The biggest mHealth fears from the experts
The folks at the University of Virginia Health System have done some impressive work with telemedicine. We caught up with Karen Rheuban, MD, director for UVA's Center for Telehealth, and David Cattell-Gordon, director of the UVA's office of telemedicine, to talk mHealth security, challenges and what it means to take it to the next level.
Healthcare IT News' sister publication mHealth News interviewed mHealth masters Rheuban and Cattell-Gordon to hear a little more about what's going on at UVA and what's top of mind for them in the mHealth arena.
Q. What's your biggest fear about mHealth? Why?
A. Our biggest concerns are twofold. The first concern is security. As more and more folks enter this market, there are massive amounts of PHI moving between locations, stored in the cloud and managed with different levels of control and encryption – and a major security breach will have a deep impact on the industry. The second is to ensure that direct-to-consumer telehealth services do not further fragment care but, rather, are provided in the context of integrated delivery models. Consumers have driven this demand; we need to ensure it is of the highest quality.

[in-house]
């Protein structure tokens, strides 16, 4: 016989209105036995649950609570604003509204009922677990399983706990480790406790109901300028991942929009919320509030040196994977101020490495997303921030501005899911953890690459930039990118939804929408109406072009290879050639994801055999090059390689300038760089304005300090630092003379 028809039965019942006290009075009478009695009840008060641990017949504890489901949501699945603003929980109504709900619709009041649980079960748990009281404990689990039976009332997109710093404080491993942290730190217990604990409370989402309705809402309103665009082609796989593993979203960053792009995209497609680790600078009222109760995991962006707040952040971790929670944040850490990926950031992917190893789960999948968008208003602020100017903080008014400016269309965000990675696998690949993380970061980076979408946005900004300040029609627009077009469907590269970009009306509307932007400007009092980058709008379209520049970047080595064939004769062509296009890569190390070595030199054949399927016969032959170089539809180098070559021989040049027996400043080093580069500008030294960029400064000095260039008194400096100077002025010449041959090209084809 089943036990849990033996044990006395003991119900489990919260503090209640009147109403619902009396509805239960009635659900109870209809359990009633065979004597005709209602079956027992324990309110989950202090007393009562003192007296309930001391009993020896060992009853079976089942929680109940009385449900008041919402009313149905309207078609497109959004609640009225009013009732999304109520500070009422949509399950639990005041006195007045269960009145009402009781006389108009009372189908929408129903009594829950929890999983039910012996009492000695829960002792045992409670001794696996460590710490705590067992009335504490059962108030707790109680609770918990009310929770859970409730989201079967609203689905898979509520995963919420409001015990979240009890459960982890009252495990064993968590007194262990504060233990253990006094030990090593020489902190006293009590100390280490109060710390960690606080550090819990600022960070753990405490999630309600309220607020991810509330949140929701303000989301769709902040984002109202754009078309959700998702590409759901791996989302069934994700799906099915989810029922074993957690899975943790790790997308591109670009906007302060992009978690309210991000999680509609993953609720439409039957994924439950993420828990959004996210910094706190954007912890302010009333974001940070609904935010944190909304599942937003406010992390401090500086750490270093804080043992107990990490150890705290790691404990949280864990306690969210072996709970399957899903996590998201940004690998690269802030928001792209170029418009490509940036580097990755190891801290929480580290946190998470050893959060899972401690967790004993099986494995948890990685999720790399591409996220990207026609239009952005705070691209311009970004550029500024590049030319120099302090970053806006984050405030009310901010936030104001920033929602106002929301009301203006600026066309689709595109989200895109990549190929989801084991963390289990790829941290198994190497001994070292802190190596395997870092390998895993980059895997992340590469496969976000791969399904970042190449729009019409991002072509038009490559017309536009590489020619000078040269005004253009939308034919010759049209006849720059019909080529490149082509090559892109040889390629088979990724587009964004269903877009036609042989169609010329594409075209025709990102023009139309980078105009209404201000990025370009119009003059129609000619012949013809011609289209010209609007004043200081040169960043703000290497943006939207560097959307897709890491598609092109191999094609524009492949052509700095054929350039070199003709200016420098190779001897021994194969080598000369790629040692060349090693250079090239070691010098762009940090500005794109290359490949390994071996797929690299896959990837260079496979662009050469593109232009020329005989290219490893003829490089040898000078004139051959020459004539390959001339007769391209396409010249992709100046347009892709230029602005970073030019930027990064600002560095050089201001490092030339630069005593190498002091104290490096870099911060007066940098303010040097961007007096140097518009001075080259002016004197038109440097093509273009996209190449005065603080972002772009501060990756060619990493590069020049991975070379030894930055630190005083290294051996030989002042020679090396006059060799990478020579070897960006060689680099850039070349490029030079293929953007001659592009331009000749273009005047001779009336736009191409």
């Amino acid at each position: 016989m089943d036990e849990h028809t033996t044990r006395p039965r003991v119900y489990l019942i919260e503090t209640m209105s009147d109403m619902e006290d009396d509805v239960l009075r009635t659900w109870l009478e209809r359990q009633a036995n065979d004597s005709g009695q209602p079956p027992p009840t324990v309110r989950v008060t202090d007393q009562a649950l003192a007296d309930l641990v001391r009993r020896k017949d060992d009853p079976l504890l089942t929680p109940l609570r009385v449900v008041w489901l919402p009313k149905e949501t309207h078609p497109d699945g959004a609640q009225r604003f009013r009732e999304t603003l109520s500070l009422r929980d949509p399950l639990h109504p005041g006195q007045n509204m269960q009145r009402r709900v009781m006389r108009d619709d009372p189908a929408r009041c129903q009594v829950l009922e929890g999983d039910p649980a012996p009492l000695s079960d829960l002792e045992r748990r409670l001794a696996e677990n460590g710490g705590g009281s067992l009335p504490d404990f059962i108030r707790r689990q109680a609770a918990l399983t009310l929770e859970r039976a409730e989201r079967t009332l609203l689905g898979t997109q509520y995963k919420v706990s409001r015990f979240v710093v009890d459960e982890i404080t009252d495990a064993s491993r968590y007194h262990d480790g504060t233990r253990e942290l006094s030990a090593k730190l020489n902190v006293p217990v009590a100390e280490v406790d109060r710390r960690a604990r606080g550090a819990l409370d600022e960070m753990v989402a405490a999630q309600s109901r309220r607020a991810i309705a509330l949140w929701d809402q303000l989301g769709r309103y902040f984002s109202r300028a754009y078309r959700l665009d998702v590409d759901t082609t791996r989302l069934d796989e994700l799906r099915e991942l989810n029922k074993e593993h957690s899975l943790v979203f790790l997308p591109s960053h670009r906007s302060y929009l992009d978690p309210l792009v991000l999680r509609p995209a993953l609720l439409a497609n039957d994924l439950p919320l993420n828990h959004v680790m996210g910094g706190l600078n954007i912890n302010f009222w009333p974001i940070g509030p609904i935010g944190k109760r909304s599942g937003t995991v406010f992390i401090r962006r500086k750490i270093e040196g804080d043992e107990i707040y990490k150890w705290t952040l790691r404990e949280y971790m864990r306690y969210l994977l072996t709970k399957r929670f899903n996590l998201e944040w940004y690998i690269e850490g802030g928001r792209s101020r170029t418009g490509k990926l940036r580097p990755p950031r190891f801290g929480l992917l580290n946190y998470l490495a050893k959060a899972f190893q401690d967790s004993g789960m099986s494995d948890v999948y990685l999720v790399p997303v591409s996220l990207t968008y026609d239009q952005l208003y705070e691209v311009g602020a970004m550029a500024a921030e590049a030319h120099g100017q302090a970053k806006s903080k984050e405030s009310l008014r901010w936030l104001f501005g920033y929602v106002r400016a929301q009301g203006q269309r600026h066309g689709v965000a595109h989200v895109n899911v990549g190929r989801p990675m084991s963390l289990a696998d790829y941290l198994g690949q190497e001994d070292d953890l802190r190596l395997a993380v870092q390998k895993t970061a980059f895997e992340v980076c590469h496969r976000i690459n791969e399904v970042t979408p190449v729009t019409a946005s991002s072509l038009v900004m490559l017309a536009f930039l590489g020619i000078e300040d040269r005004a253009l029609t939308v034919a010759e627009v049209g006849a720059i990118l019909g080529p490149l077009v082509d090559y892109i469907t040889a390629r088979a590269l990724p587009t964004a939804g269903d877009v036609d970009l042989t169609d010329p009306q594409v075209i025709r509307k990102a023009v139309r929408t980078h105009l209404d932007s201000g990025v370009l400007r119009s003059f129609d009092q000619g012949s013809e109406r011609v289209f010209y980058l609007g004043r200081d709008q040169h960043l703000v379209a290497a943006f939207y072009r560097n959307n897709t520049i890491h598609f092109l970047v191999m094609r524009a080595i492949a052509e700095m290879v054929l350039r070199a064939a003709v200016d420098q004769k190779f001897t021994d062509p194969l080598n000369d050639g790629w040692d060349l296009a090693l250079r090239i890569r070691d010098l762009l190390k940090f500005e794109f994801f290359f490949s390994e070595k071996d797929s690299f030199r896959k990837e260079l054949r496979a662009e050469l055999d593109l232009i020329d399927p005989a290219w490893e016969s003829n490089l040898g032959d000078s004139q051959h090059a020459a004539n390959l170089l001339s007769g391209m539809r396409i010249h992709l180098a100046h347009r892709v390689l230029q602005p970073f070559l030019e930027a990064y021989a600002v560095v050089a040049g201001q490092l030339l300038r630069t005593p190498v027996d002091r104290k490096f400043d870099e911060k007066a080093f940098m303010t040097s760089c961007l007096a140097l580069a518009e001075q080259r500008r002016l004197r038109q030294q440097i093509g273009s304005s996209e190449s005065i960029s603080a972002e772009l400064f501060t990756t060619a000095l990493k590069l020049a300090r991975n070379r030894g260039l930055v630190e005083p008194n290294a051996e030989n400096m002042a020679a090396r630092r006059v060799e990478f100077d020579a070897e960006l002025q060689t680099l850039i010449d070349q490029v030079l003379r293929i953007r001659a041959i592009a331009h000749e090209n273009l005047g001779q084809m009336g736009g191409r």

Q. What are you working on now?
A. We have several remarkable projects in the works, including: the use of tablets in the back of ambulances to conduct the NIH stroke scale to hopefully reduce the door-to-needle time for treatment of ischemic strokes; the integration of peripheral devices into the direct-to-consumer market and unique locations such as schools; the inclusion of IM functionality within telemedicine capabilities; the use of mobile and fixed VTC capability for the management of special pathogens; and the integration of video-conferencing into the patient portal of our Epic EHR.
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